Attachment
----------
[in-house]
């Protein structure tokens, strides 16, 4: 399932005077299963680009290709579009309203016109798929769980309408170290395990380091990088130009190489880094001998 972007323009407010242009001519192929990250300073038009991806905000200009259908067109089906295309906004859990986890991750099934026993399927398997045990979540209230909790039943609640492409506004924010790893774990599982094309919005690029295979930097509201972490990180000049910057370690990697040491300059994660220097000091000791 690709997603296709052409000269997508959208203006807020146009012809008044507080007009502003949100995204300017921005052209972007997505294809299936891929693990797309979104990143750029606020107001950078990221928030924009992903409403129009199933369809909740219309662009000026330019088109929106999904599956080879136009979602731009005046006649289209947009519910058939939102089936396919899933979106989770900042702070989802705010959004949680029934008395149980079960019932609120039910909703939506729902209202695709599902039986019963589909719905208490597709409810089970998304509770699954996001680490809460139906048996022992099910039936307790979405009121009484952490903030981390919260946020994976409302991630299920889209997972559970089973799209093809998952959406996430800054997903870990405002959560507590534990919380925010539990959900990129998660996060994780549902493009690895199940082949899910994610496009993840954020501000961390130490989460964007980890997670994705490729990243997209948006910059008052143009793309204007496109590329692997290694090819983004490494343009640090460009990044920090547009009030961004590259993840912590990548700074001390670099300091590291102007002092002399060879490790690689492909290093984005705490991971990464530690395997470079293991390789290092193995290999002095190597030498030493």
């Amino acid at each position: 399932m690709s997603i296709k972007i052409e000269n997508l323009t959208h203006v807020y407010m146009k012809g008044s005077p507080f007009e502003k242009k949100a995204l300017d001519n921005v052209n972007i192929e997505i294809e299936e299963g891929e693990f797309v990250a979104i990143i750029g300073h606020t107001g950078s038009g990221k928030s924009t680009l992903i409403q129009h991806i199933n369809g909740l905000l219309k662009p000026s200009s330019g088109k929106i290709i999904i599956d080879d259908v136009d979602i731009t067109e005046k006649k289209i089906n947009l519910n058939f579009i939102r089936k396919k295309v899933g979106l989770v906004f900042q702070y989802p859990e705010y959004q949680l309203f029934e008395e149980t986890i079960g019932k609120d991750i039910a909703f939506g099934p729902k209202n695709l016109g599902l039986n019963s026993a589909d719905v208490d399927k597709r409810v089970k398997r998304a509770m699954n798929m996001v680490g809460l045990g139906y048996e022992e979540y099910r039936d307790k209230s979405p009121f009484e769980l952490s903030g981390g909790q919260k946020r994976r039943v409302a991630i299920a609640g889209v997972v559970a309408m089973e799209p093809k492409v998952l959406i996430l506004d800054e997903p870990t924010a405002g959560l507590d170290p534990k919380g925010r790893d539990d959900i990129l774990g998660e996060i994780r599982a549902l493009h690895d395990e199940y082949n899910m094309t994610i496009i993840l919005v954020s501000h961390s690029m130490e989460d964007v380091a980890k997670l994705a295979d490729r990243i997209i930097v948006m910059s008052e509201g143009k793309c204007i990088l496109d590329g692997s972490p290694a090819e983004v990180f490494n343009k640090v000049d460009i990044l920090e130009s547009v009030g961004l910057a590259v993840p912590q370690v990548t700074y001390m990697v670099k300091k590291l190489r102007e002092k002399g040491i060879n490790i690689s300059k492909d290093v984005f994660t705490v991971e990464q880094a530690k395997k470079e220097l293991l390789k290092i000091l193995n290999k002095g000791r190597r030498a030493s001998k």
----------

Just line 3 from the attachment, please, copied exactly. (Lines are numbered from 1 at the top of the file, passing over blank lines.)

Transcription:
């Amino acid at each position: 399932m690709s997603i296709k972007i052409e000269n997508l323009t959208h203006v807020y407010m146009k012809g008044s005077p507080f007009e502003k242009k949100a995204l300017d001519n921005v052209n972007i192929e997505i294809e299936e299963g891929e693990f797309v990250a979104i990143i750029g300073h606020t107001g950078s038009g990221k928030s924009t680009l992903i409403q129009h991806i199933n369809g909740l905000l219309k662009p000026s200009s330019g088109k929106i290709i999904i599956d080879d259908v136009d979602i731009t067109e005046k006649k289209i089906n947009l519910n058939f579009i939102r089936k396919k295309v899933g979106l989770v906004f900042q702070y989802p859990e705010y959004q949680l309203f029934e008395e149980t986890i079960g019932k609120d991750i039910a909703f939506g099934p729902k209202n695709l016109g599902l039986n019963s026993a589909d719905v208490d399927k597709r409810v089970k398997r998304a509770m699954n798929m996001v680490g809460l045990g139906y048996e022992e979540y099910r039936d307790k209230s979405p009121f009484e769980l952490s903030g981390g909790q919260k946020r994976r039943v409302a991630i299920a609640g889209v997972v559970a309408m089973e799209p093809k492409v998952l959406i996430l506004d800054e997903p870990t924010a405002g959560l507590d170290p534990k919380g925010r790893d539990d959900i990129l774990g998660e996060i994780r599982a549902l493009h690895d395990e199940y082949n899910m094309t994610i496009i993840l919005v954020s501000h961390s690029m130490e989460d964007v380091a980890k997670l994705a295979d490729r990243i997209i930097v948006m910059s008052e509201g143009k793309c204007i990088l496109d590329g692997s972490p290694a090819e983004v990180f490494n343009k640090v000049d460009i990044l920090e130009s547009v009030g961004l910057a590259v993840p912590q370690v990548t700074y001390m990697v670099k300091k590291l190489r102007e002092k002399g040491i060879n490790i690689s300059k492909d290093v984005f994660t705490v991971e990464q880094a530690k395997k470079e220097l293991l390789k290092i000091l193995n290999k002095g000791r190597r030498a030493s001998k």